Allee Willis stood at the mic, a white Jewish girl from Detroit fronting a ten-piece soul band dressed in sequined vegetable costumes. The venue was the Ohio State campus cafeteria, and the three people who comprised the audience were chomping hot dogs while a psychology professor conducted a class at a table in the back. Thanks to a deal brokered by a mutual agent, folkie Joni Mitchell held court (and spark) in the college's auditorium while funky Willis got stuck in the lunchroom -- where nobody was listening. So, during the sixth number, she jumped off the front of the stage and effectively abandoned her fledgling career as a rock star right then and there.
That was 1974, and Willis was on tour supporting her one and only solo album, Childstar. An ad from her then record company, Epic, claimed Willis's recording so unique, "critics are torturing their imaginations to describe her."
Tickling might be a more fitting description of Willis's effect on the imagination. Trust me, words like "quirky" and "eccentric" feel cheap when it comes detailing her limitless creativity. And, when it comes to her catalog of upbeat tunes (which have sold more than 50 million copies over the past three decades), there's never torture involved.
You think you don't know Allee Willis, but we all do. The 63-year-old songwriter may have left her touring days behind her, but her songs (most notably, "September," "Boogie Wonderland," and the theme song to the TV show Friends) are pop-culture pop tarts, daily staples we've consumed for years, some with equal parts guilt and pleasure. When she takes the stage at L.A.'s El Portal Theatre October 18 for her first solo performance in 37 years, Willis is betting on the stories behind the music to ease her return to the spotlight.
The inimitable Allee Willis. Photo by Jenny Risher. Courtesy of Allee Willis.
"I'm the least likely person to ever sing with just a piano," Willis tells me on the phone from Willis Wonderland, her home in North Hollywood that was built in 1937 as the party pad for MGM studios (an abode Willis covered in art and made so fab that James Brown urged her to keep collecting "soul kitsch" during a 1985 visit; it now houses much of the physical version of her online Allee Willis Museum of Kitsch). "But," she says of the October 18 event, "Everything will be a sing-along." Allee Willis' Soup To Nuts Party Mix will be a "one-woman show/concert/party. It's an experiment to see if I can get through the night."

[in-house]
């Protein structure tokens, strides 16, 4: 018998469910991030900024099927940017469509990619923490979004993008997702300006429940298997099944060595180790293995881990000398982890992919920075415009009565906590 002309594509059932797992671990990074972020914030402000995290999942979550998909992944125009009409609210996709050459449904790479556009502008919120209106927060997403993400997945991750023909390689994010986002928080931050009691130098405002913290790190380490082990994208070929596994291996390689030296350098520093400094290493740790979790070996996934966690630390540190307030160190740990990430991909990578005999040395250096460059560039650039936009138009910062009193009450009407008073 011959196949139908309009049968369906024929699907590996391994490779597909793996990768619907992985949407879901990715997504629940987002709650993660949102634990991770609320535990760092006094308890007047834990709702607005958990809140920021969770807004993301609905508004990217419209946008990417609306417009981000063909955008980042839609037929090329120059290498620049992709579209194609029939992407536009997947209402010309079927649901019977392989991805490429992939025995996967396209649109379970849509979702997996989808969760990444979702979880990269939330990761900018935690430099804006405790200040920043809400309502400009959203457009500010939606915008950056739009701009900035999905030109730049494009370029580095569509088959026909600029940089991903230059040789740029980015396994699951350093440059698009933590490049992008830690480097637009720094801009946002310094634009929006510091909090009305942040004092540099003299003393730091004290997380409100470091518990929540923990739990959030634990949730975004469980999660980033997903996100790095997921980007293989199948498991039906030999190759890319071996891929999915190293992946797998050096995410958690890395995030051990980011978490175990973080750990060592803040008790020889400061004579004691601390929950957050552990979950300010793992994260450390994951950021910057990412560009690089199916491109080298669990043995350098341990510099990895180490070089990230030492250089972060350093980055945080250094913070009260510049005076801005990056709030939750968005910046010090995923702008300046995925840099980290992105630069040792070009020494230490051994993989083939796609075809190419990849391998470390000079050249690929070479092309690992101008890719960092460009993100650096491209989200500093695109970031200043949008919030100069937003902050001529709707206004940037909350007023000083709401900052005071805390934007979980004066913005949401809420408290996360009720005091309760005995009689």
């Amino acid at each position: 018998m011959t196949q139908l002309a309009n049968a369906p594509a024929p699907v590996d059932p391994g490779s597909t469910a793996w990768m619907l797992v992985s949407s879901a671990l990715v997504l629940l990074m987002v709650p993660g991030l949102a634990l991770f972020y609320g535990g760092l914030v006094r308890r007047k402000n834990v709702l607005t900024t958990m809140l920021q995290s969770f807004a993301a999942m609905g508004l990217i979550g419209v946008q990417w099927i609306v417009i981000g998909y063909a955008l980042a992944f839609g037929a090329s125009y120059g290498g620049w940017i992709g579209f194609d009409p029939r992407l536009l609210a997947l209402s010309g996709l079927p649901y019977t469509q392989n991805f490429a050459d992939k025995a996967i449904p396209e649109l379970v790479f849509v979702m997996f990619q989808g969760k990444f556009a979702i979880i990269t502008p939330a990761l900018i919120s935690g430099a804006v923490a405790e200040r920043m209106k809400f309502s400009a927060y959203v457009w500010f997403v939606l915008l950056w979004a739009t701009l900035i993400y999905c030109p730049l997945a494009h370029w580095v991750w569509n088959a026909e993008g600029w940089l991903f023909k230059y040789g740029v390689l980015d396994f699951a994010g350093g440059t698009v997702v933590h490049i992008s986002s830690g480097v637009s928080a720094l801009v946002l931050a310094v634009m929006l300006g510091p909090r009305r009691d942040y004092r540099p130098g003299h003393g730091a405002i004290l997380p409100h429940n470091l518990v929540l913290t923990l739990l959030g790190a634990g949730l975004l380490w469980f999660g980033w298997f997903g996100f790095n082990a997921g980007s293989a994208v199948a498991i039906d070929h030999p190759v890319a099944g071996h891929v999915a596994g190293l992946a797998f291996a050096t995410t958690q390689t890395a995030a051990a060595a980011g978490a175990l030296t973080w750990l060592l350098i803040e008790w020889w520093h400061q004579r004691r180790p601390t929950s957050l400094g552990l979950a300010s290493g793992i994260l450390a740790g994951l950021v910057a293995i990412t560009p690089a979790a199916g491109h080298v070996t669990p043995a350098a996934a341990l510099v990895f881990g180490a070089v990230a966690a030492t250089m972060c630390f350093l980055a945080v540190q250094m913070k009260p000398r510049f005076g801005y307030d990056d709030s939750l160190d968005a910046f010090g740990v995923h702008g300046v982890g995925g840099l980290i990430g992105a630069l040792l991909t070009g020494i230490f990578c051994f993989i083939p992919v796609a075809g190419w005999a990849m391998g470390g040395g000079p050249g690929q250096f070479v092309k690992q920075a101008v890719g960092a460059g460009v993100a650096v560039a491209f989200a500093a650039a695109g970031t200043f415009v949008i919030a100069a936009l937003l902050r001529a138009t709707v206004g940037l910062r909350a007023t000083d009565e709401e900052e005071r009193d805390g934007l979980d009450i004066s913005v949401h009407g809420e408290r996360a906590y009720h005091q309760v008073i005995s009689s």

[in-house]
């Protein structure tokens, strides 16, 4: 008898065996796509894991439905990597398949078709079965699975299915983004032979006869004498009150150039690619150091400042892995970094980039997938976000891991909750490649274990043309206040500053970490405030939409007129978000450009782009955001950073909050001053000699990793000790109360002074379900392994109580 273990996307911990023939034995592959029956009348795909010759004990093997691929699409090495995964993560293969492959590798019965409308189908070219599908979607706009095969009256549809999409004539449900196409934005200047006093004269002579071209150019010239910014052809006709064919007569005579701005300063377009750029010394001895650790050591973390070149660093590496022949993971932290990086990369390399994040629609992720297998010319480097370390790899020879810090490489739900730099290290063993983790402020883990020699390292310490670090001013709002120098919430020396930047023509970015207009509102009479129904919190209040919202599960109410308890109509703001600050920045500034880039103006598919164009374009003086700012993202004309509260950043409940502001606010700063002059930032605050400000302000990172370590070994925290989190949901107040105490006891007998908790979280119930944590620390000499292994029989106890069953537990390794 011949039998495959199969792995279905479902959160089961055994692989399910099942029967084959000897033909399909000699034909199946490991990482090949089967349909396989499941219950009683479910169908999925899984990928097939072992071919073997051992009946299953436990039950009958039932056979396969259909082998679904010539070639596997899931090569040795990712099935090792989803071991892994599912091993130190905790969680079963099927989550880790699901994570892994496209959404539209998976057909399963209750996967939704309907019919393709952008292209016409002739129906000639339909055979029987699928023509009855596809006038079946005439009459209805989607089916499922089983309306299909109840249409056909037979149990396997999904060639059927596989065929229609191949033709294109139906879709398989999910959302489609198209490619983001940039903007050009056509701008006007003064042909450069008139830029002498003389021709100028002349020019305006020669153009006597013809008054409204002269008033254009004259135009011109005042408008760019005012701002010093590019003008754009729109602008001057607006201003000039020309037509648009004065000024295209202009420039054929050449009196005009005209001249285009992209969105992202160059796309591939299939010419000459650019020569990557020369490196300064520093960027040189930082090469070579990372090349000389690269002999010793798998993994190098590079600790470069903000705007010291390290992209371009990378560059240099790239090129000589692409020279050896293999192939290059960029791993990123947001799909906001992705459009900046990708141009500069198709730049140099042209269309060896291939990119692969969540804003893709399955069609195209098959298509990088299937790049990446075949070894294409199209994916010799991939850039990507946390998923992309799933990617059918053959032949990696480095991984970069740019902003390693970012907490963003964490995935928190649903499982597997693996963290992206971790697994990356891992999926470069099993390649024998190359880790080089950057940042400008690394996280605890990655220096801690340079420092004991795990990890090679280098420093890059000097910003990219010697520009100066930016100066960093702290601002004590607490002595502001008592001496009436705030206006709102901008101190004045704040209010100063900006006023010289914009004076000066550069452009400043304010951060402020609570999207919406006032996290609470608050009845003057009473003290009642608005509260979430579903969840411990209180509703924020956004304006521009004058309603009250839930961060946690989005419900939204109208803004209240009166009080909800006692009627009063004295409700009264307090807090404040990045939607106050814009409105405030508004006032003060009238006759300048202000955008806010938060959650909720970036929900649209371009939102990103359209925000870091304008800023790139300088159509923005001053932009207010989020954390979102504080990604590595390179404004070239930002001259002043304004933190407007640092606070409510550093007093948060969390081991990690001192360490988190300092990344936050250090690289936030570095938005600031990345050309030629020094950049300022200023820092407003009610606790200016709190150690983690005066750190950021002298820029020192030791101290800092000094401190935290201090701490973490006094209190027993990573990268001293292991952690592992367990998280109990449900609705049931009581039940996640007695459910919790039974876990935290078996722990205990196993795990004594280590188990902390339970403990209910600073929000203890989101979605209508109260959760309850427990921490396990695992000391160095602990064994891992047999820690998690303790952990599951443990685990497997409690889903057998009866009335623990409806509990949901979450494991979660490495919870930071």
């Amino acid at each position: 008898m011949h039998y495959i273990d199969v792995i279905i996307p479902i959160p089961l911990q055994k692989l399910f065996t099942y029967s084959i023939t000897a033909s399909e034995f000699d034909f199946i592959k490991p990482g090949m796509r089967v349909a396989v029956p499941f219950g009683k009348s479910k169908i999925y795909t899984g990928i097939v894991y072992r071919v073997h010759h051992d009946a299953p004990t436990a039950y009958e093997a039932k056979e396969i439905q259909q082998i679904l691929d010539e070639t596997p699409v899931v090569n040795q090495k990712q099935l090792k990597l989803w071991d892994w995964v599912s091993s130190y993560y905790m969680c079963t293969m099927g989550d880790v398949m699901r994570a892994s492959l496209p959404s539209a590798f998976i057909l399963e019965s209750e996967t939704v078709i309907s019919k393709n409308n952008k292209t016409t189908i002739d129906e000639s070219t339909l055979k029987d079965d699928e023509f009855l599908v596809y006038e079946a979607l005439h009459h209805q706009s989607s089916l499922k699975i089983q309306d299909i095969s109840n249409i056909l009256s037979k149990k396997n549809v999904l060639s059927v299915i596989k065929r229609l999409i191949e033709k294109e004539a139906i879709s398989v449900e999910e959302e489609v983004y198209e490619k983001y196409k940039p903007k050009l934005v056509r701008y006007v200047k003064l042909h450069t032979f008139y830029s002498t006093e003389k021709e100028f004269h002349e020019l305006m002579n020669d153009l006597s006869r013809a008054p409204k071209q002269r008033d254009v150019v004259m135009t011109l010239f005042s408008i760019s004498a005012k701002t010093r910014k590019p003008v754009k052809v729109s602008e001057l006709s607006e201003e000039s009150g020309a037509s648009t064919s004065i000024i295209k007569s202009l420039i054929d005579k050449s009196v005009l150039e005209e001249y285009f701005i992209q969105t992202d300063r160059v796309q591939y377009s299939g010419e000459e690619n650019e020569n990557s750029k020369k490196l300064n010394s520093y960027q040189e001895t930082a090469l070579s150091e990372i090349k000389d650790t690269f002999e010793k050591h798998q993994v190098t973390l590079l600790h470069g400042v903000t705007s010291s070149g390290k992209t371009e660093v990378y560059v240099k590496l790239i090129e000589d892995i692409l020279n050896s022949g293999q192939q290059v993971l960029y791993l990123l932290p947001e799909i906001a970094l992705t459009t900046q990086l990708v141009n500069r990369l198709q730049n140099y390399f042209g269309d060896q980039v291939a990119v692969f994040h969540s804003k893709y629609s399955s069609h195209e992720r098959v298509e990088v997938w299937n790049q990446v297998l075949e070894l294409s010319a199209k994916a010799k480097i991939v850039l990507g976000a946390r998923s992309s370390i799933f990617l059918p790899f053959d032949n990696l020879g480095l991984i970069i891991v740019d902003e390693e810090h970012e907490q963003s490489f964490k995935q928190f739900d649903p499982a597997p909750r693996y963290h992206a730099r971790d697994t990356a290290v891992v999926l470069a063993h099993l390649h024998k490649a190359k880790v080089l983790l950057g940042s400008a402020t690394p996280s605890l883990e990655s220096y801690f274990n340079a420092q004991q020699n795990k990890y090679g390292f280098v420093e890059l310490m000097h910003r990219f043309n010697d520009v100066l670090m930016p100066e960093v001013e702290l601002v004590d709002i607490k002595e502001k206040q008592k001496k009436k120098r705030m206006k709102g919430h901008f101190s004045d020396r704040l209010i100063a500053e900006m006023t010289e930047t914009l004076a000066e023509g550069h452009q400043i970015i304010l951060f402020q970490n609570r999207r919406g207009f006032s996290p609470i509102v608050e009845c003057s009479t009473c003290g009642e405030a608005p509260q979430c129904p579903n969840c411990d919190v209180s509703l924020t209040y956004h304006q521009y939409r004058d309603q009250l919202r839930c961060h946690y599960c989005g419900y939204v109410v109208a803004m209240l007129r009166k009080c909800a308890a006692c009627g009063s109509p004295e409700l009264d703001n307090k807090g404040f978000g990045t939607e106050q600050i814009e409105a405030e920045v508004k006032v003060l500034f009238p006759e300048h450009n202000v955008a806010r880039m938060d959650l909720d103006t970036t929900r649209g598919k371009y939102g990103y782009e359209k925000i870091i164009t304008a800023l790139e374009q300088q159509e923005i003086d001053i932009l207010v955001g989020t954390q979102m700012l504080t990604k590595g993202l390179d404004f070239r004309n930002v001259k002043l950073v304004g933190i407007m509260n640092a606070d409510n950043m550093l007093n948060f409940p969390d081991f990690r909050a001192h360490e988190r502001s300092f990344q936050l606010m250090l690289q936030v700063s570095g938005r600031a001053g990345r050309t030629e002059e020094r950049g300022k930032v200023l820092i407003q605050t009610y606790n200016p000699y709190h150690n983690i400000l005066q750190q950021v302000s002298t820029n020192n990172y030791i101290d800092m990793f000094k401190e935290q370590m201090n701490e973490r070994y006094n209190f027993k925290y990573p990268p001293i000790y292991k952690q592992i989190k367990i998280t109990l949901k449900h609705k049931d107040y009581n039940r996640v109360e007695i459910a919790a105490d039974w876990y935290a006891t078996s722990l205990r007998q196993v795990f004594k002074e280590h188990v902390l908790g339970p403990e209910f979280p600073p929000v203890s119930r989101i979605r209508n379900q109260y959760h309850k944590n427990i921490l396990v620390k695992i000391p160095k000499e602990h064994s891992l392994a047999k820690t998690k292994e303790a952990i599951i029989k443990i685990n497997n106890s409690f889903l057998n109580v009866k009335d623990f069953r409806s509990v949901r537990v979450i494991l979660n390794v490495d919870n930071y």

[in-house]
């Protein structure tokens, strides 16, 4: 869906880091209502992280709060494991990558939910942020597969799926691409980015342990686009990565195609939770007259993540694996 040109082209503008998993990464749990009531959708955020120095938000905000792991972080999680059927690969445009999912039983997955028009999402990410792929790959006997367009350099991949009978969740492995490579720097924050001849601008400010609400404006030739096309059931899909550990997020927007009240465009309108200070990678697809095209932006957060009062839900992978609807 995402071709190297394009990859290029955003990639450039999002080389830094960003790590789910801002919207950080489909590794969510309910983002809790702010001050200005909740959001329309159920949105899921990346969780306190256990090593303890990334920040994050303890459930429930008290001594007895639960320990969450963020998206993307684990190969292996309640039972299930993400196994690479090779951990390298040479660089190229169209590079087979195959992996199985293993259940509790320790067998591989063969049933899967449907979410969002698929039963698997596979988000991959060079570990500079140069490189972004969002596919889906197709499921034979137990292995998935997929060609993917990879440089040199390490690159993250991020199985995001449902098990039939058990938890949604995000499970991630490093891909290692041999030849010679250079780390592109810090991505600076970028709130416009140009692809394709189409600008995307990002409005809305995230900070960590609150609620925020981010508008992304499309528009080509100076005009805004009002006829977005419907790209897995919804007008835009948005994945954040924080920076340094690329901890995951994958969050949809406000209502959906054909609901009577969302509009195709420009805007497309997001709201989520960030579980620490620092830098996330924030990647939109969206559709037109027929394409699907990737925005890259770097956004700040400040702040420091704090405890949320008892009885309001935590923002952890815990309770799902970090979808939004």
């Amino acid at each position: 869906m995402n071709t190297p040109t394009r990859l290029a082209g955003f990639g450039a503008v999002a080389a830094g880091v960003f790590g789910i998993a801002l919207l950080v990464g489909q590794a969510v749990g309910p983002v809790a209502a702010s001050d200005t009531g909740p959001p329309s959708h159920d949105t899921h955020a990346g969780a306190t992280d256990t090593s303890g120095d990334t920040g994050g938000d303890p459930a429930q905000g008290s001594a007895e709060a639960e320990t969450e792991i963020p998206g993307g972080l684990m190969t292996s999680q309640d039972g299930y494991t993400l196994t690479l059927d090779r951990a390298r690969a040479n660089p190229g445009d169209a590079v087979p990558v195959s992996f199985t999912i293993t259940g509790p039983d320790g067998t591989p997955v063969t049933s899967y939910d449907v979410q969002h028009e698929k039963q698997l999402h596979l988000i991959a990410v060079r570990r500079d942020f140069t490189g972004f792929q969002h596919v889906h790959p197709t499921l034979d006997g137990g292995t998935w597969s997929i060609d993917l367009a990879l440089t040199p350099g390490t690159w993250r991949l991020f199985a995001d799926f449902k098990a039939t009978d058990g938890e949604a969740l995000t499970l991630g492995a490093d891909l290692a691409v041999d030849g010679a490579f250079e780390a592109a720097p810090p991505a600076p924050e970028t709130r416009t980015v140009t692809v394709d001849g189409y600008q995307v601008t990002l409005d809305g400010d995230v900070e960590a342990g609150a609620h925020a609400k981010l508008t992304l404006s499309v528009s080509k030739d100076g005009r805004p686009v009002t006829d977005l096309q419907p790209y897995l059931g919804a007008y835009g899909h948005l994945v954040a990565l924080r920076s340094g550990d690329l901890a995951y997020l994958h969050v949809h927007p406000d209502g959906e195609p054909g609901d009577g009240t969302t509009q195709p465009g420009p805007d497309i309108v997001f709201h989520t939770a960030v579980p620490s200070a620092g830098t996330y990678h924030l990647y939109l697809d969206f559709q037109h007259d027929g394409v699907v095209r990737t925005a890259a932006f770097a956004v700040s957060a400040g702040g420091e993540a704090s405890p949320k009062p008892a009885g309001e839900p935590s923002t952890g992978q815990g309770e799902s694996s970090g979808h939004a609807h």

Willis, a multimedia artist and onetime set designer for television and music videos by the likes of Debbie Harry and The Cars, isn't really worried about the gig for which she's created full-scale sets and kitschy food and beverages. She just wants everyone to have a good time. It won't be a surprise, either, if her celeb party posse (including Lily Tomlin, RuPaul, Roseanne Barr, and countless others) shows up to crash the stage during "Neutron Dance" or "What Have I Done to Deserve This."
Fresh off recent successes, including an April fundraiser for her alma mater, Detroit's Mumford High School (in which she conducted the marching band's rendition of her biggest hits at the city's fabled Fox Theater) and the three-year Broadway run and subsequent world tours of The Color Purple musical (which she wrote with Brenda Russell and Stephen Bray), Willis is ready for a new phase in her life.
"I'm someone who needs a whole new thing often," Willis says of her immersion into everything from painting to technology. Her "Willisville" online community, a wildly inventive precursor to something like Second Life, was devised with partner Prudence Fenton in the early 1990s -- years before most Americans even had AOL dial-up access or knew what a social network was -- and lauded by Fortune magazine as one of the emerging Internet's most exciting companies. (A Mac devotee, Willis was devastated by the recent death of Apple's Steve Jobs. "I can't think of anyone who has done more for civilization in our lifetime," she says.)
These days, while writing music, making video projects, helming her online Museum of Kitsch, working on upcoming art projects to benefit Detroit, and generally keeping ahead of the mainstream curve, Willis is less worried about her own recognition than the state of the arts. This Grammy winner has already been nominated for everything else (Emmy, Tony, Webby) but still has the desire to make a buck -- and an impact.
"I'm an eternally optimistic person who walks around pessimistic," Willis says of her mindset. "I try to write uplifting songs, because I want to be in a good mood when I write. I don't read, write or play music, but I love it so much. Just put me in front of a mic."For more information about Allee Willis' Soup to Nuts Party Mix at the El Portal Theatre October 18, click here. For other upcoming Allee Willis events, click here.